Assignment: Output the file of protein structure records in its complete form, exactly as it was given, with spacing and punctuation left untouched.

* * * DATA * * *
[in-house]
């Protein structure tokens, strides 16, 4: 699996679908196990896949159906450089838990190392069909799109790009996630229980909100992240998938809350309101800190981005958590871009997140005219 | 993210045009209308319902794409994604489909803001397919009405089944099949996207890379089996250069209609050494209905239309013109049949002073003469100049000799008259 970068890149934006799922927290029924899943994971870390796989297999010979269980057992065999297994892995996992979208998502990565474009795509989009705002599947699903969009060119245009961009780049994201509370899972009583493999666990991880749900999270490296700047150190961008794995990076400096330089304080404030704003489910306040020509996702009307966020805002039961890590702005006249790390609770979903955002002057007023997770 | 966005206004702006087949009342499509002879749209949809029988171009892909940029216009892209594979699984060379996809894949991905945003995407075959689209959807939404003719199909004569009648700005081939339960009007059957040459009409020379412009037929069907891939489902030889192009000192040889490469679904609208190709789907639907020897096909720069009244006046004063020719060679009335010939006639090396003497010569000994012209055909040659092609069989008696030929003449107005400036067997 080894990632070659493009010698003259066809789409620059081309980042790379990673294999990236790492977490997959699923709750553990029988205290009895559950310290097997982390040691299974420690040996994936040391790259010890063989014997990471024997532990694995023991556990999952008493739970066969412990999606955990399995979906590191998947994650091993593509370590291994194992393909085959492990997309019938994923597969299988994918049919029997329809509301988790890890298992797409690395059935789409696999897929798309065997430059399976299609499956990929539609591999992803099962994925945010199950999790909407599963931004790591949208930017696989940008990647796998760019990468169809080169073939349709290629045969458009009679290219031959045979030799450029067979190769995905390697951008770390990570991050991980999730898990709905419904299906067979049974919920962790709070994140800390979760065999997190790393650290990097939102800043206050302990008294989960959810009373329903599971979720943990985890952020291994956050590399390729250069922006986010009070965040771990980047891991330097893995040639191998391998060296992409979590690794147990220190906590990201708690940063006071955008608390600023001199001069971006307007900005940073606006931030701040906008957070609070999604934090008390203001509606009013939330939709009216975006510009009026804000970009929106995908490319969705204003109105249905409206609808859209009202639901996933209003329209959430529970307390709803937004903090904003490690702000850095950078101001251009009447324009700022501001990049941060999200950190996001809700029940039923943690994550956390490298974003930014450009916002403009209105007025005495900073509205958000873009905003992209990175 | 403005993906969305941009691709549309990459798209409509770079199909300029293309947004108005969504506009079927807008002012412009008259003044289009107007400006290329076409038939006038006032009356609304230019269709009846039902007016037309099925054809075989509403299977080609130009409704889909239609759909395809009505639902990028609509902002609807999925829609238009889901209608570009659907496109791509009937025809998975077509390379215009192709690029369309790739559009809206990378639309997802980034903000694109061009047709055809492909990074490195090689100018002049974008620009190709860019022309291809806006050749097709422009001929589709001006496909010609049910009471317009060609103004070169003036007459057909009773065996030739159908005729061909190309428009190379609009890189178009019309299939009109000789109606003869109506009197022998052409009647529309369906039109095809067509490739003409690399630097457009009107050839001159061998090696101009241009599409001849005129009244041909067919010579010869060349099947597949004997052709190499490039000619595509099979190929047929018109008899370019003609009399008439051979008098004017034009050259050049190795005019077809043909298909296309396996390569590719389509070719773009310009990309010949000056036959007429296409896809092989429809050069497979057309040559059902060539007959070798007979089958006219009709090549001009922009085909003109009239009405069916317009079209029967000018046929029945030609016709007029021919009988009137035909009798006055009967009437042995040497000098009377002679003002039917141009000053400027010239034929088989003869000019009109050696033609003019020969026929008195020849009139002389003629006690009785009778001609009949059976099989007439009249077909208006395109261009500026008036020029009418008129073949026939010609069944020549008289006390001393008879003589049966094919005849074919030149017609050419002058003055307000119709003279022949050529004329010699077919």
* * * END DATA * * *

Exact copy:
[in-house]
């Protein structure tokens, strides 16, 4: 699996679908196990896949159906450089838990190392069909799109790009996630229980909100992240998938809350309101800190981005958590871009997140005219 | 993210045009209308319902794409994604489909803001397919009405089944099949996207890379089996250069209609050494209905239309013109049949002073003469100049000799008259 970068890149934006799922927290029924899943994971870390796989297999010979269980057992065999297994892995996992979208998502990565474009795509989009705002599947699903969009060119245009961009780049994201509370899972009583493999666990991880749900999270490296700047150190961008794995990076400096330089304080404030704003489910306040020509996702009307966020805002039961890590702005006249790390609770979903955002002057007023997770 | 966005206004702006087949009342499509002879749209949809029988171009892909940029216009892209594979699984060379996809894949991905945003995407075959689209959807939404003719199909004569009648700005081939339960009007059957040459009409020379412009037929069907891939489902030889192009000192040889490469679904609208190709789907639907020897096909720069009244006046004063020719060679009335010939006639090396003497010569000994012209055909040659092609069989008696030929003449107005400036067997 080894990632070659493009010698003259066809789409620059081309980042790379990673294999990236790492977490997959699923709750553990029988205290009895559950310290097997982390040691299974420690040996994936040391790259010890063989014997990471024997532990694995023991556990999952008493739970066969412990999606955990399995979906590191998947994650091993593509370590291994194992393909085959492990997309019938994923597969299988994918049919029997329809509301988790890890298992797409690395059935789409696999897929798309065997430059399976299609499956990929539609591999992803099962994925945010199950999790909407599963931004790591949208930017696989940008990647796998760019990468169809080169073939349709290629045969458009009679290219031959045979030799450029067979190769995905390697951008770390990570991050991980999730898990709905419904299906067979049974919920962790709070994140800390979760065999997190790393650290990097939102800043206050302990008294989960959810009373329903599971979720943990985890952020291994956050590399390729250069922006986010009070965040771990980047891991330097893995040639191998391998060296992409979590690794147990220190906590990201708690940063006071955008608390600023001199001069971006307007900005940073606006931030701040906008957070609070999604934090008390203001509606009013939330939709009216975006510009009026804000970009929106995908490319969705204003109105249905409206609808859209009202639901996933209003329209959430529970307390709803937004903090904003490690702000850095950078101001251009009447324009700022501001990049941060999200950190996001809700029940039923943690994550956390490298974003930014450009916002403009209105007025005495900073509205958000873009905003992209990175 | 403005993906969305941009691709549309990459798209409509770079199909300029293309947004108005969504506009079927807008002012412009008259003044289009107007400006290329076409038939006038006032009356609304230019269709009846039902007016037309099925054809075989509403299977080609130009409704889909239609759909395809009505639902990028609509902002609807999925829609238009889901209608570009659907496109791509009937025809998975077509390379215009192709690029369309790739559009809206990378639309997802980034903000694109061009047709055809492909990074490195090689100018002049974008620009190709860019022309291809806006050749097709422009001929589709001006496909010609049910009471317009060609103004070169003036007459057909009773065996030739159908005729061909190309428009190379609009890189178009019309299939009109000789109606003869109506009197022998052409009647529309369906039109095809067509490739003409690399630097457009009107050839001159061998090696101009241009599409001849005129009244041909067919010579010869060349099947597949004997052709190499490039000619595509099979190929047929018109008899370019003609009399008439051979008098004017034009050259050049190795005019077809043909298909296309396996390569590719389509070719773009310009990309010949000056036959007429296409896809092989429809050069497979057309040559059902060539007959070798007979089958006219009709090549001009922009085909003109009239009405069916317009079209029967000018046929029945030609016709007029021919009988009137035909009798006055009967009437042995040497000098009377002679003002039917141009000053400027010239034929088989003869000019009109050696033609003019020969026929008195020849009139002389003629006690009785009778001609009949059976099989007439009249077909208006395109261009500026008036020029009418008129073949026939010609069944020549008289006390001393008879003589049966094919005849074919030149017609050419002058003055307000119709003279022949050529004329010699077919």